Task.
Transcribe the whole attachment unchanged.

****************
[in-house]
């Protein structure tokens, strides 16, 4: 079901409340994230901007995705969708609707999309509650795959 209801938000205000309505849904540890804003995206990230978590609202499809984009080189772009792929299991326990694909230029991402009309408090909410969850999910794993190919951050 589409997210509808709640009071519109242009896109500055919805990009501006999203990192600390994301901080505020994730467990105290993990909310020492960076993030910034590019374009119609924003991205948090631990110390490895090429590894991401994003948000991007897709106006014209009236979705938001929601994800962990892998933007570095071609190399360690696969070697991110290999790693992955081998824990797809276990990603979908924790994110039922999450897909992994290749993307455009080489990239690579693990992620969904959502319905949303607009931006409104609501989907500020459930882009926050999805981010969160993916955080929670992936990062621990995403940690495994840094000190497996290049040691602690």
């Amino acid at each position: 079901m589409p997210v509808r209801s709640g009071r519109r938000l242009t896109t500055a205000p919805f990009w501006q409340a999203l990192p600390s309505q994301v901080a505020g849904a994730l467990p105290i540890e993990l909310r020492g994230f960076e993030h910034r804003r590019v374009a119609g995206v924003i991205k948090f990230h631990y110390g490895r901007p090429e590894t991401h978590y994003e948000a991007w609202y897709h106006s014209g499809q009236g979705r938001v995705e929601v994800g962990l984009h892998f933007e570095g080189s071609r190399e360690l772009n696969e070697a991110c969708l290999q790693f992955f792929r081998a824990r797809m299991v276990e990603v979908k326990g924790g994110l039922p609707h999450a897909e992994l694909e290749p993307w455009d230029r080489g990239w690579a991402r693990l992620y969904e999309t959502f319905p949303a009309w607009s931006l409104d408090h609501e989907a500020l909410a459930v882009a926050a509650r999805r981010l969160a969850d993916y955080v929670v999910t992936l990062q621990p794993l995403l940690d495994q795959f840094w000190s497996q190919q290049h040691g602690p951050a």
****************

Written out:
[in-house]
């Protein structure tokens, strides 16, 4: 079901409340994230901007995705969708609707999309509650795959 209801938000205000309505849904540890804003995206990230978590609202499809984009080189772009792929299991326990694909230029991402009309408090909410969850999910794993190919951050 589409997210509808709640009071519109242009896109500055919805990009501006999203990192600390994301901080505020994730467990105290993990909310020492960076993030910034590019374009119609924003991205948090631990110390490895090429590894991401994003948000991007897709106006014209009236979705938001929601994800962990892998933007570095071609190399360690696969070697991110290999790693992955081998824990797809276990990603979908924790994110039922999450897909992994290749993307455009080489990239690579693990992620969904959502319905949303607009931006409104609501989907500020459930882009926050999805981010969160993916955080929670992936990062621990995403940690495994840094000190497996290049040691602690």
């Amino acid at each position: 079901m589409p997210v509808r209801s709640g009071r519109r938000l242009t896109t500055a205000p919805f990009w501006q409340a999203l990192p600390s309505q994301v901080a505020g849904a994730l467990p105290i540890e993990l909310r020492g994230f960076e993030h910034r804003r590019v374009a119609g995206v924003i991205k948090f990230h631990y110390g490895r901007p090429e590894t991401h978590y994003e948000a991007w609202y897709h106006s014209g499809q009236g979705r938001v995705e929601v994800g962990l984009h892998f933007e570095g080189s071609r190399e360690l772009n696969e070697a991110c969708l290999q790693f992955f792929r081998a824990r797809m299991v276990e990603v979908k326990g924790g994110l039922p609707h999450a897909e992994l694909e290749p993307w455009d230029r080489g990239w690579a991402r693990l992620y969904e999309t959502f319905p949303a009309w607009s931006l409104d408090h609501e989907a500020l909410a459930v882009a926050a509650r999805r981010l969160a969850d993916y955080v929670v999910t992936l990062q621990p794993l995403l940690d495994q795959f840094w000190s497996q190919q290049h040691g602690p951050a």